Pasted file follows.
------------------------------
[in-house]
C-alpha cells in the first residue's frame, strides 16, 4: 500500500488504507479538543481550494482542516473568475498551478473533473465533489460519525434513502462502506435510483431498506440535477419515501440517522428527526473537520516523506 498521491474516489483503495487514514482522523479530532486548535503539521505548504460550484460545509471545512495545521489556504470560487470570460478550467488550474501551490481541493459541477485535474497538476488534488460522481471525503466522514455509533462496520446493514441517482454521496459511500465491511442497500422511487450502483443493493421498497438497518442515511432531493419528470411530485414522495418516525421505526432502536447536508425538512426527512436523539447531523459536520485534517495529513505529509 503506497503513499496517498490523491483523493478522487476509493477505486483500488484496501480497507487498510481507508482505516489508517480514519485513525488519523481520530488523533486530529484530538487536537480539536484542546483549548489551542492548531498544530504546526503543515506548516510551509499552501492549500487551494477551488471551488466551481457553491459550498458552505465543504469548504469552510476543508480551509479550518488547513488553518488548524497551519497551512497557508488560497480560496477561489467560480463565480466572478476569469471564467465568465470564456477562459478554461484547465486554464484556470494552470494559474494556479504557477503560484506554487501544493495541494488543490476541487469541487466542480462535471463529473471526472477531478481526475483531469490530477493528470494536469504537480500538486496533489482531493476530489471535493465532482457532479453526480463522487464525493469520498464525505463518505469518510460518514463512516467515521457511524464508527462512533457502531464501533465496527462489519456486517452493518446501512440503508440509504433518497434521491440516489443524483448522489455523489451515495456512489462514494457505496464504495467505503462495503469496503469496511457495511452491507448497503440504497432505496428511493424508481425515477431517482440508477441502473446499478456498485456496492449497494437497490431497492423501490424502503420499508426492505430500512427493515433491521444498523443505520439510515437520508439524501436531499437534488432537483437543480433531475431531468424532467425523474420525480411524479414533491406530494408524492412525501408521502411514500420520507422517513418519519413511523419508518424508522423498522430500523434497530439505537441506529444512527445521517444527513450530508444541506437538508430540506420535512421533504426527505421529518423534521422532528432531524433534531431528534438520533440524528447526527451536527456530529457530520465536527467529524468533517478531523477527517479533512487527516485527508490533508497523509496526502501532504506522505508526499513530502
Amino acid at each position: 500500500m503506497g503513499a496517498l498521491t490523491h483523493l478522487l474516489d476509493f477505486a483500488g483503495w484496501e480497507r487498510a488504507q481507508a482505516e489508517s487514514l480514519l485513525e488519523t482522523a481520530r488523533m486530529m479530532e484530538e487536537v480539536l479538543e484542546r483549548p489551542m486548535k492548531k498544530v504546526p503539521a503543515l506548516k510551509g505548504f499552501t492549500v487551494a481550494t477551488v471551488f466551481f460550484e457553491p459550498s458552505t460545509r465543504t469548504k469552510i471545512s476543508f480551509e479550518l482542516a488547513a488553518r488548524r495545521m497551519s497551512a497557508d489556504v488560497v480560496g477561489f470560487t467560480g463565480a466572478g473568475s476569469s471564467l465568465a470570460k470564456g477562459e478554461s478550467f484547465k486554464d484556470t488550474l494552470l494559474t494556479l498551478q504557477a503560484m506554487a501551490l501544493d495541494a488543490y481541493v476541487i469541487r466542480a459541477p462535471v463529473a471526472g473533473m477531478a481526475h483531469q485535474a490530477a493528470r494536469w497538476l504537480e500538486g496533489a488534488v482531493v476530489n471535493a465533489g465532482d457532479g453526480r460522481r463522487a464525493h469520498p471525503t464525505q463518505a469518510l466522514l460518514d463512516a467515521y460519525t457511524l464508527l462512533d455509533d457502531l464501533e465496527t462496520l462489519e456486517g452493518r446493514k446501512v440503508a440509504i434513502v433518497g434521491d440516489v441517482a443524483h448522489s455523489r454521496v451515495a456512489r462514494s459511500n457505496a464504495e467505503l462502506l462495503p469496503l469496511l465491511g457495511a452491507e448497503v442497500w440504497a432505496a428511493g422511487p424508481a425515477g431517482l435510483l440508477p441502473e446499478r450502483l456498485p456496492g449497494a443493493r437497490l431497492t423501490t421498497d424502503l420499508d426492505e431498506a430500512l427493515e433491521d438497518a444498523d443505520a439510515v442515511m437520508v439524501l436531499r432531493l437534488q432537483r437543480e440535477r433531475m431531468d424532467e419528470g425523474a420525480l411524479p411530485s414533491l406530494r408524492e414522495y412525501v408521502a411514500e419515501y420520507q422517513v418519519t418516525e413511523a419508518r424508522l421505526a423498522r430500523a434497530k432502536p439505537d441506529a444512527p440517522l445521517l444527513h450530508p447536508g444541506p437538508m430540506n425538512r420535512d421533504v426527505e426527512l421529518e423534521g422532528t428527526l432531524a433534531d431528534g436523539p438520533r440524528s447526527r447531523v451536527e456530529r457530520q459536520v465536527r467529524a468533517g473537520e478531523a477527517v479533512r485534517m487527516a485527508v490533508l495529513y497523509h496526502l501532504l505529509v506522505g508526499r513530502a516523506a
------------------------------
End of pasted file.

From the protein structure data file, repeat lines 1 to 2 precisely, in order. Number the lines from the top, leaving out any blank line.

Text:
[in-house]
C-alpha cells in the first residue's frame, strides 16, 4: 500500500488504507479538543481550494482542516473568475498551478473533473465533489460519525434513502462502506435510483431498506440535477419515501440517522428527526473537520516523506 498521491474516489483503495487514514482522523479530532486548535503539521505548504460550484460545509471545512495545521489556504470560487470570460478550467488550474501551490481541493459541477485535474497538476488534488460522481471525503466522514455509533462496520446493514441517482454521496459511500465491511442497500422511487450502483443493493421498497438497518442515511432531493419528470411530485414522495418516525421505526432502536447536508425538512426527512436523539447531523459536520485534517495529513505529509 503506497503513499496517498490523491483523493478522487476509493477505486483500488484496501480497507487498510481507508482505516489508517480514519485513525488519523481520530488523533486530529484530538487536537480539536484542546483549548489551542492548531498544530504546526503543515506548516510551509499552501492549500487551494477551488471551488466551481457553491459550498458552505465543504469548504469552510476543508480551509479550518488547513488553518488548524497551519497551512497557508488560497480560496477561489467560480463565480466572478476569469471564467465568465470564456477562459478554461484547465486554464484556470494552470494559474494556479504557477503560484506554487501544493495541494488543490476541487469541487466542480462535471463529473471526472477531478481526475483531469490530477493528470494536469504537480500538486496533489482531493476530489471535493465532482457532479453526480463522487464525493469520498464525505463518505469518510460518514463512516467515521457511524464508527462512533457502531464501533465496527462489519456486517452493518446501512440503508440509504433518497434521491440516489443524483448522489455523489451515495456512489462514494457505496464504495467505503462495503469496503469496511457495511452491507448497503440504497432505496428511493424508481425515477431517482440508477441502473446499478456498485456496492449497494437497490431497492423501490424502503420499508426492505430500512427493515433491521444498523443505520439510515437520508439524501436531499437534488432537483437543480433531475431531468424532467425523474420525480411524479414533491406530494408524492412525501408521502411514500420520507422517513418519519413511523419508518424508522423498522430500523434497530439505537441506529444512527445521517444527513450530508444541506437538508430540506420535512421533504426527505421529518423534521422532528432531524433534531431528534438520533440524528447526527451536527456530529457530520465536527467529524468533517478531523477527517479533512487527516485527508490533508497523509496526502501532504506522505508526499513530502